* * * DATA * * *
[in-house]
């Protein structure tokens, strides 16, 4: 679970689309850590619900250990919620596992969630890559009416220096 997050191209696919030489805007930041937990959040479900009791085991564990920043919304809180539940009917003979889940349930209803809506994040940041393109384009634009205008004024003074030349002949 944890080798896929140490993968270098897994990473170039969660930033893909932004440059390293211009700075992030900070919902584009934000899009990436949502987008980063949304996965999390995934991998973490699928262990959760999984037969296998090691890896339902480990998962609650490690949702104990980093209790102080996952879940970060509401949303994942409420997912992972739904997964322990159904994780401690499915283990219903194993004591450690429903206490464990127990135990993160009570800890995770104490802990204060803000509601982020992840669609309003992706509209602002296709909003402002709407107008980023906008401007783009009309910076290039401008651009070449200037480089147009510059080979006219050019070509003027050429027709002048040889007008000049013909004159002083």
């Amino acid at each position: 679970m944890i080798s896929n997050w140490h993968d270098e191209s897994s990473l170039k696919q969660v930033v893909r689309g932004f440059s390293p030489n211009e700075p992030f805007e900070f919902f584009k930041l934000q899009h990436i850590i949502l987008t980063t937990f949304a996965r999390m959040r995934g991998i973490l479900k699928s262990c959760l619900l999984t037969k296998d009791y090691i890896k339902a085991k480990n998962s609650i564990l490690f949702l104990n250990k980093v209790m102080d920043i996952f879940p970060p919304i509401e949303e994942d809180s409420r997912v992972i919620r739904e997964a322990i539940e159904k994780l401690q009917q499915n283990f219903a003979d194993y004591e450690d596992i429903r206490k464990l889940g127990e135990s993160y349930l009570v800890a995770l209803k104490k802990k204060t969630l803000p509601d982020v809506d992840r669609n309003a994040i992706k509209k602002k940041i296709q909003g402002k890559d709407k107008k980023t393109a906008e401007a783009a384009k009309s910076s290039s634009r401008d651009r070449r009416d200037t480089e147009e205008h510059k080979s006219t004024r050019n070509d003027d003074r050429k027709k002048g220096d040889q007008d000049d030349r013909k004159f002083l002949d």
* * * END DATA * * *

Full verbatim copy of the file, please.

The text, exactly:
[in-house]
């Protein structure tokens, strides 16, 4: 679970689309850590619900250990919620596992969630890559009416220096 997050191209696919030489805007930041937990959040479900009791085991564990920043919304809180539940009917003979889940349930209803809506994040940041393109384009634009205008004024003074030349002949 944890080798896929140490993968270098897994990473170039969660930033893909932004440059390293211009700075992030900070919902584009934000899009990436949502987008980063949304996965999390995934991998973490699928262990959760999984037969296998090691890896339902480990998962609650490690949702104990980093209790102080996952879940970060509401949303994942409420997912992972739904997964322990159904994780401690499915283990219903194993004591450690429903206490464990127990135990993160009570800890995770104490802990204060803000509601982020992840669609309003992706509209602002296709909003402002709407107008980023906008401007783009009309910076290039401008651009070449200037480089147009510059080979006219050019070509003027050429027709002048040889007008000049013909004159002083």
């Amino acid at each position: 679970m944890i080798s896929n997050w140490h993968d270098e191209s897994s990473l170039k696919q969660v930033v893909r689309g932004f440059s390293p030489n211009e700075p992030f805007e900070f919902f584009k930041l934000q899009h990436i850590i949502l987008t980063t937990f949304a996965r999390m959040r995934g991998i973490l479900k699928s262990c959760l619900l999984t037969k296998d009791y090691i890896k339902a085991k480990n998962s609650i564990l490690f949702l104990n250990k980093v209790m102080d920043i996952f879940p970060p919304i509401e949303e994942d809180s409420r997912v992972i919620r739904e997964a322990i539940e159904k994780l401690q009917q499915n283990f219903a003979d194993y004591e450690d596992i429903r206490k464990l889940g127990e135990s993160y349930l009570v800890a995770l209803k104490k802990k204060t969630l803000p509601d982020v809506d992840r669609n309003a994040i992706k509209k602002k940041i296709q909003g402002k890559d709407k107008k980023t393109a906008e401007a783009a384009k009309s910076s290039s634009r401008d651009r070449r009416d200037t480089e147009e205008h510059k080979s006219t004024r050019n070509d003027d003074r050429k027709k002048g220096d040889q007008d000049d030349r013909k004159f002083l002949d």